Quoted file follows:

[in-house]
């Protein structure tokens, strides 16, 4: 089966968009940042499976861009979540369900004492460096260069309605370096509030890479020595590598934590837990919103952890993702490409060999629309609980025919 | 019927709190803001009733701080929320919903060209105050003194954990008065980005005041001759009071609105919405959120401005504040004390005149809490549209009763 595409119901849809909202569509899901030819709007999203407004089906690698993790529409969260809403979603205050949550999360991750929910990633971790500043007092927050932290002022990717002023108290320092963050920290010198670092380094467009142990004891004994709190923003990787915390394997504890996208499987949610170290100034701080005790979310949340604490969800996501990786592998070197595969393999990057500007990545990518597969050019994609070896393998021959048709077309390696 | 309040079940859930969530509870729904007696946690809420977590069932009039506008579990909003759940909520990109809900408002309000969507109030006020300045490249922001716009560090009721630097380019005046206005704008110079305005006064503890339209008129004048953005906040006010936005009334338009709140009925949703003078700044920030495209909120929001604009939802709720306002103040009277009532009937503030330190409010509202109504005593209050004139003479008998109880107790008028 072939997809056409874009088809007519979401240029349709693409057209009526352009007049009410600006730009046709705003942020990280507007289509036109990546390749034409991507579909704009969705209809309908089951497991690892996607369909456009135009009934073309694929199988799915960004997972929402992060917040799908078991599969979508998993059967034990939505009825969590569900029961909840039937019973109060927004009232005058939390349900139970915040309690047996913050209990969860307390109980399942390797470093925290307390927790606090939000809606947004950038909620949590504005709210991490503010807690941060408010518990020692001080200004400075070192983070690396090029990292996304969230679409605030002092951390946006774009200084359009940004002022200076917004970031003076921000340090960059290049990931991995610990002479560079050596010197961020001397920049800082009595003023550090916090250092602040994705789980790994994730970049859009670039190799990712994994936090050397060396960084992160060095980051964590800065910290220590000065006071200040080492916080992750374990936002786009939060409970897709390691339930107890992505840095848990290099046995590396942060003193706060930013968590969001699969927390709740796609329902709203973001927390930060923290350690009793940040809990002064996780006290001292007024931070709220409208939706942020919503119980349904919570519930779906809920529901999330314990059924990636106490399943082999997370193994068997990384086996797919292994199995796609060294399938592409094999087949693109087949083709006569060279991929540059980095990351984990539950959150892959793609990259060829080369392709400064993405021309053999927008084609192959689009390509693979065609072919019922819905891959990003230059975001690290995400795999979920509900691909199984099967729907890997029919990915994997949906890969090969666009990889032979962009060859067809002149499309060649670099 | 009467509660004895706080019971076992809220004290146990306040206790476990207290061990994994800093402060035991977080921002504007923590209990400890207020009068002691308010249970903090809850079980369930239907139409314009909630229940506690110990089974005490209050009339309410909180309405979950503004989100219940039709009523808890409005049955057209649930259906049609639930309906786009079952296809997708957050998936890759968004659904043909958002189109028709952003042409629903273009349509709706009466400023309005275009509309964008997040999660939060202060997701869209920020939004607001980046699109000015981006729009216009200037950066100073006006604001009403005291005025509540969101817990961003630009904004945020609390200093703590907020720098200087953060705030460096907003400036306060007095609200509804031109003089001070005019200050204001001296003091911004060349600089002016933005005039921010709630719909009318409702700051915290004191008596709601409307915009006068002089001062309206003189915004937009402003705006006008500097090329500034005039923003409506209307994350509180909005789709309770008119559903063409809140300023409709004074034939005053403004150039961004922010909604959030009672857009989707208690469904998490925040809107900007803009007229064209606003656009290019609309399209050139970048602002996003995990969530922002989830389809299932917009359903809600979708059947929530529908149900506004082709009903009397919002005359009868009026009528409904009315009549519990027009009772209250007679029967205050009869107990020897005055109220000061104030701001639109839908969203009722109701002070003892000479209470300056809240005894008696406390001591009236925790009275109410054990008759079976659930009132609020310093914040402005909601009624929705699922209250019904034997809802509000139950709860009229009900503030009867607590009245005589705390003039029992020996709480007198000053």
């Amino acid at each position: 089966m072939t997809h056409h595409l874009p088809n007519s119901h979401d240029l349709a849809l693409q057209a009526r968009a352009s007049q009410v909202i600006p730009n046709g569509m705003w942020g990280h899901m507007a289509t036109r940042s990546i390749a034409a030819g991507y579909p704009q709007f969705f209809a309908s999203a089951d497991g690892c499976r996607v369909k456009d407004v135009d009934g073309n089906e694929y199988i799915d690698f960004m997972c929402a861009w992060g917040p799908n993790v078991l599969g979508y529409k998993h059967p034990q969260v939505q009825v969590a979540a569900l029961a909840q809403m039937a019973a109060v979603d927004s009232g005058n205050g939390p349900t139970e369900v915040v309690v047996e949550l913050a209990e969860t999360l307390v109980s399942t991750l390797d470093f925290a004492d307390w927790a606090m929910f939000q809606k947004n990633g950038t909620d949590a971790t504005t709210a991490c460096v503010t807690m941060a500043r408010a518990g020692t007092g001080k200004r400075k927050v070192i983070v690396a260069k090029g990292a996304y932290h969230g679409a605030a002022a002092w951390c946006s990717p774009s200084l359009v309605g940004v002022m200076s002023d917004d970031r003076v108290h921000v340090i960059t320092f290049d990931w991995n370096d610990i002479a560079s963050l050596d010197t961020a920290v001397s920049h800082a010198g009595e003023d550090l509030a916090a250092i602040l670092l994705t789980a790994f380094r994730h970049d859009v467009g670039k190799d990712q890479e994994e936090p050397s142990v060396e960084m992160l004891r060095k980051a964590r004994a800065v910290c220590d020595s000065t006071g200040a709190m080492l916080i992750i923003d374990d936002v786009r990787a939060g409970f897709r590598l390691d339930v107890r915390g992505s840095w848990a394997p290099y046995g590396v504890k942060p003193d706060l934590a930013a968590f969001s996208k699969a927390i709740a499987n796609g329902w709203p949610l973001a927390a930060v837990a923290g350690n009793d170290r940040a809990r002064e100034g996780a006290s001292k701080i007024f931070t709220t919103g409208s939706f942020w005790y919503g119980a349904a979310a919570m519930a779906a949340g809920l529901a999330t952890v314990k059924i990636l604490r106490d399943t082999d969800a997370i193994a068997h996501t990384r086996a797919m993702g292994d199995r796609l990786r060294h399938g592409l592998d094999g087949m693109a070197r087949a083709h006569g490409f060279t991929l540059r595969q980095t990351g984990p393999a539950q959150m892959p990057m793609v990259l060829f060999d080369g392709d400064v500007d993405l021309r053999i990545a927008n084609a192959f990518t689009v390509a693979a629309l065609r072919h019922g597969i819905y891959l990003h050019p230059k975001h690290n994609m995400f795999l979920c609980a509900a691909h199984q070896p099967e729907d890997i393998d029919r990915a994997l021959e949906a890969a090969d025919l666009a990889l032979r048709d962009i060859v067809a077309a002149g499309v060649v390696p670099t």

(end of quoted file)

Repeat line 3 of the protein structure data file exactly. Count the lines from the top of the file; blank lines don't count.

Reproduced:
């Amino acid at each position: 089966m072939t997809h056409h595409l874009p088809n007519s119901h979401d240029l349709a849809l693409q057209a009526r968009a352009s007049q009410v909202i600006p730009n046709g569509m705003w942020g990280h899901m507007a289509t036109r940042s990546i390749a034409a030819g991507y579909p704009q709007f969705f209809a309908s999203a089951d497991g690892c499976r996607v369909k456009d407004v135009d009934g073309n089906e694929y199988i799915d690698f960004m997972c929402a861009w992060g917040p799908n993790v078991l599969g979508y529409k998993h059967p034990q969260v939505q009825v969590a979540a569900l029961a909840q809403m039937a019973a109060v979603d927004s009232g005058n205050g939390p349900t139970e369900v915040v309690v047996e949550l913050a209990e969860t999360l307390v109980s399942t991750l390797d470093f925290a004492d307390w927790a606090m929910f939000q809606k947004n990633g950038t909620d949590a971790t504005t709210a991490c460096v503010t807690m941060a500043r408010a518990g020692t007092g001080k200004r400075k927050v070192i983070v690396a260069k090029g990292a996304y932290h969230g679409a605030a002022a002092w951390c946006s990717p774009s200084l359009v309605g940004v002022m200076s002023d917004d970031r003076v108290h921000v340090i960059t320092f290049d990931w991995n370096d610990i002479a560079s963050l050596d010197t961020a920290v001397s920049h800082a010198g009595e003023d550090l509030a916090a250092i602040l670092l994705t789980a790994f380094r994730h970049d859009v467009g670039k190799d990712q890479e994994e936090p050397s142990v060396e960084m992160l004891r060095k980051a964590r004994a800065v910290c220590d020595s000065t006071g200040a709190m080492l916080i992750i923003d374990d936002v786009r990787a939060g409970f897709r590598l390691d339930v107890r915390g992505s840095w848990a394997p290099y046995g590396v504890k942060p003193d706060l934590a930013a968590f969001s996208k699969a927390i709740a499987n796609g329902w709203p949610l973001a927390a930060v837990a923290g350690n009793d170290r940040a809990r002064e100034g996780a006290s001292k701080i007024f931070t709220t919103g409208s939706f942020w005790y919503g119980a349904a979310a919570m519930a779906a949340g809920l529901a999330t952890v314990k059924i990636l604490r106490d399943t082999d969800a997370i193994a068997h996501t990384r086996a797919m993702g292994d199995r796609l990786r060294h399938g592409l592998d094999g087949m693109a070197r087949a083709h006569g490409f060279t991929l540059r595969q980095t990351g984990p393999a539950q959150m892959p990057m793609v990259l060829f060999d080369g392709d400064v500007d993405l021309r053999i990545a927008n084609a192959f990518t689009v390509a693979a629309l065609r072919h019922g597969i819905y891959l990003h050019p230059k975001h690290n994609m995400f795999l979920c609980a509900a691909h199984q070896p099967e729907d890997i393998d029919r990915a994997l021959e949906a890969a090969d025919l666009a990889l032979r048709d962009i060859v067809a077309a002149g499309v060649v390696p670099t």